Today the 1st anniversary of the devastating Black Saturday fires in Victoria. The fires caused the deaths of 173 people which is the greatest peacetime loss of life in Australian history.
A year ago we were huddling in the air-conditioned cool of a rented apartment in Sydney while outside the temperatures rose to 42 degrees c. We had arrived the day before and as we drove away from the airport I could smell smoke and asked Dad if there were bushfires on the burn. Yes, there were but the worst were yet to begin. That would happen the next day February 7th and we would listen on the radio as the horrible story unfolded.
On this day over 400 fires raged in rural Victoria, some quite close to the outskirts of Melbourne. Fires are a regular occurrence in much of Australia but it’s interesting to wonder what role does climate change play in bushfire occurance? The bushfires were not started by climate change, they were started by lightning, power lines brought down by the extreme winds, small controlled burns getting out of control, accident and unfortunately 3 fires that caused a total of 42 deaths were started by arsonists. It’s when you look at the severe weather conditions that conspired to make the day so ominous, you wonder if something else is at play:
- Victoria had been in the grip of drought for the past 12 years.
- The previous 35 days had seen no measurable rain fall in that region.
- The extreme heat wave on 7 February came after another record-setting heat wave 10 days earlier, with Melbourne experiencing three days in a row with maximum temperatures higher than 43°C during 28-30 January, unprecedented in 154 years of Melbourne observations.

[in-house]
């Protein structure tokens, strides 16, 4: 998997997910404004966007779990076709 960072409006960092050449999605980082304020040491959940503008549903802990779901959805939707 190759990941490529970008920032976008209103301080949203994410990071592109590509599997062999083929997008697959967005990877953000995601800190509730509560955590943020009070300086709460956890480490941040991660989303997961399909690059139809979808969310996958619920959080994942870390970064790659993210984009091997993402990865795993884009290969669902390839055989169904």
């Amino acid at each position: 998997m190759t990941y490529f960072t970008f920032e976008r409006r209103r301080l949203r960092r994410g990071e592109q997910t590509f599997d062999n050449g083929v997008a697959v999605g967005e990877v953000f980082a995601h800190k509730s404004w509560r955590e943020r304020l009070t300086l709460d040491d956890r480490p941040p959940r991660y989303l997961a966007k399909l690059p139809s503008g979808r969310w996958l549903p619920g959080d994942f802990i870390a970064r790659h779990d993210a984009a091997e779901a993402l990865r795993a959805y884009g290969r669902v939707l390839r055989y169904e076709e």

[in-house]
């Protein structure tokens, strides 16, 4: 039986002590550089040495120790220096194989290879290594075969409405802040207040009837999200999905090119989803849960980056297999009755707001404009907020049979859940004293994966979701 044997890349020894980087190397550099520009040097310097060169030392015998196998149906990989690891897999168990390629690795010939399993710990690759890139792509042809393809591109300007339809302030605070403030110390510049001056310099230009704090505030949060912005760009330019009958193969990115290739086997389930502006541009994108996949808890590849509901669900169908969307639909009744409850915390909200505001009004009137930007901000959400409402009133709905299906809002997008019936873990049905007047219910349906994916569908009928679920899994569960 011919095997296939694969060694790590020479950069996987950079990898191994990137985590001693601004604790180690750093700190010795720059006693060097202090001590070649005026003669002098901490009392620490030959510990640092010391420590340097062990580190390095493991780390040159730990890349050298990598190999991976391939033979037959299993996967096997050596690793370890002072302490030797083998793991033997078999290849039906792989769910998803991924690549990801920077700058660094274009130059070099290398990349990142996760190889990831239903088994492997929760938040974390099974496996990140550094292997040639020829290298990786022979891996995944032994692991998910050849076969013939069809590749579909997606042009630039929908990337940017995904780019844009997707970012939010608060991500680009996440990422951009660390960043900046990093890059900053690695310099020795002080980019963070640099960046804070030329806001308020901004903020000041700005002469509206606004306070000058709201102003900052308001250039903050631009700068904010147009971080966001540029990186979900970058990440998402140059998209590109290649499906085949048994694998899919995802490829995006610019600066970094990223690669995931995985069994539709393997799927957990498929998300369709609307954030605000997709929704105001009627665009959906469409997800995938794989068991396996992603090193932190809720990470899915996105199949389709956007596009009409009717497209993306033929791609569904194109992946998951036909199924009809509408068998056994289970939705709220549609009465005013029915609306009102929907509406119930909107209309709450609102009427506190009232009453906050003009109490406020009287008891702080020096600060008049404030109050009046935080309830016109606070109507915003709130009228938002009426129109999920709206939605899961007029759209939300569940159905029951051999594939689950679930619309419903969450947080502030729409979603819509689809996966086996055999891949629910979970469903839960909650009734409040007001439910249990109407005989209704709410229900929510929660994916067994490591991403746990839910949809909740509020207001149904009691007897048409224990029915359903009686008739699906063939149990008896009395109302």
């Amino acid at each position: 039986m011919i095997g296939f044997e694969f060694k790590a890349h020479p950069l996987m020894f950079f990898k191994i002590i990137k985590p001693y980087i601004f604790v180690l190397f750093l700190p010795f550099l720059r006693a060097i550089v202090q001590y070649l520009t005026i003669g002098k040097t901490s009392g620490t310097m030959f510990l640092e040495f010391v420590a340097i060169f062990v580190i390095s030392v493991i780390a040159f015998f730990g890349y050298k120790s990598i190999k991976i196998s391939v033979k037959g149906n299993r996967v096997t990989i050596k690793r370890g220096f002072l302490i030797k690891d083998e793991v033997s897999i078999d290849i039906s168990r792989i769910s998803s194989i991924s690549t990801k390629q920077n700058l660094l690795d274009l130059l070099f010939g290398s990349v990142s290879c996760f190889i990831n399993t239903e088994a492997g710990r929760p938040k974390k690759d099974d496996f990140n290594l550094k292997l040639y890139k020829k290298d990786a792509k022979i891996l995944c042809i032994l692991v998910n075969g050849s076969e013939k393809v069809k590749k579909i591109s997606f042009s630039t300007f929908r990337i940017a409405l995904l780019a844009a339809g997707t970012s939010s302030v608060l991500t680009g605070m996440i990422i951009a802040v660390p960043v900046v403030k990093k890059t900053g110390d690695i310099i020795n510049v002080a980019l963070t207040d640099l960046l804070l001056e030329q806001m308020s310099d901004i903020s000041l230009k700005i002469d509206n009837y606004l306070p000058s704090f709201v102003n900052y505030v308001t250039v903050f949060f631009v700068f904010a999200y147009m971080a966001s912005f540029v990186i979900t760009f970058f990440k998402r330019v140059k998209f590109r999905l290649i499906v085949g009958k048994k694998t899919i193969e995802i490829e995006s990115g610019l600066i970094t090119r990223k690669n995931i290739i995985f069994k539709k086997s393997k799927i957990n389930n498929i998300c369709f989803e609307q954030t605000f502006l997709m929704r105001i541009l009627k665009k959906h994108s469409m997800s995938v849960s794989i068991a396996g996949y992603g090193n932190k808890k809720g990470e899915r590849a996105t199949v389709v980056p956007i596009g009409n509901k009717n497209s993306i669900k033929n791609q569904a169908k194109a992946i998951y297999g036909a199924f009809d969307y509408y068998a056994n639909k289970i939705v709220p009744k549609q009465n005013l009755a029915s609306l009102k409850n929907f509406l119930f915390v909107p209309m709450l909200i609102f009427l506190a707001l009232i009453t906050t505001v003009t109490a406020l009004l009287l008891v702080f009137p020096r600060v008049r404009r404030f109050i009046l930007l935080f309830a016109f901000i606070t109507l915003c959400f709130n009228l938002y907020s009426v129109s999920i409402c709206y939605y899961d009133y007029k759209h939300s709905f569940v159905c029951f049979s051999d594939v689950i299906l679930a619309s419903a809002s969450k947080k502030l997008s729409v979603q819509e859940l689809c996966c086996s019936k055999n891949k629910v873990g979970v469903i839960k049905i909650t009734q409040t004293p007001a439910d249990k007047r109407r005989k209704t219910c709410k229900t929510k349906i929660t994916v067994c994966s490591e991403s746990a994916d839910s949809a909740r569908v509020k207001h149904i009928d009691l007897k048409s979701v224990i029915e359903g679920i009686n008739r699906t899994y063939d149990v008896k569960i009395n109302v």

- Feb. 7th saw a new record high temperate in Melbourne of 46.4 deg C. Many other rural stations set even higher record temps eg Laverton hit 47.5
- An extremely low humidity rate of only 5%
- High winds are a feature of bushfire and there were winds of over 90km/hr recorded although these aren’t exceptional for the time of year but a major factor in fire spread.
“Although formal attribution studies quantifying the influence of climate change on the increased likelihood of extreme fire danger in south-east Australia have not yet been undertaken, it is very likely that there has been such an influence. Long-term increases in maximum temperature have been attributed to anthropogenic climate change. In addition, reduced rainfall and low relative humidity are expected in
southern Australia due to anthropogenic climate change.”
Perhaps it was because I was in Australia when the fires happened last year. Uninsulated by the usual distance I felt the scale of the disaster keenly. If you would like to read a piece that is not about the science but is an emotionally affecting piece written by a survivor who is journalist for The Australian newspaper see here.
Bushfire is one of the themes that I will be exploring in my exhibition Landscape of Change.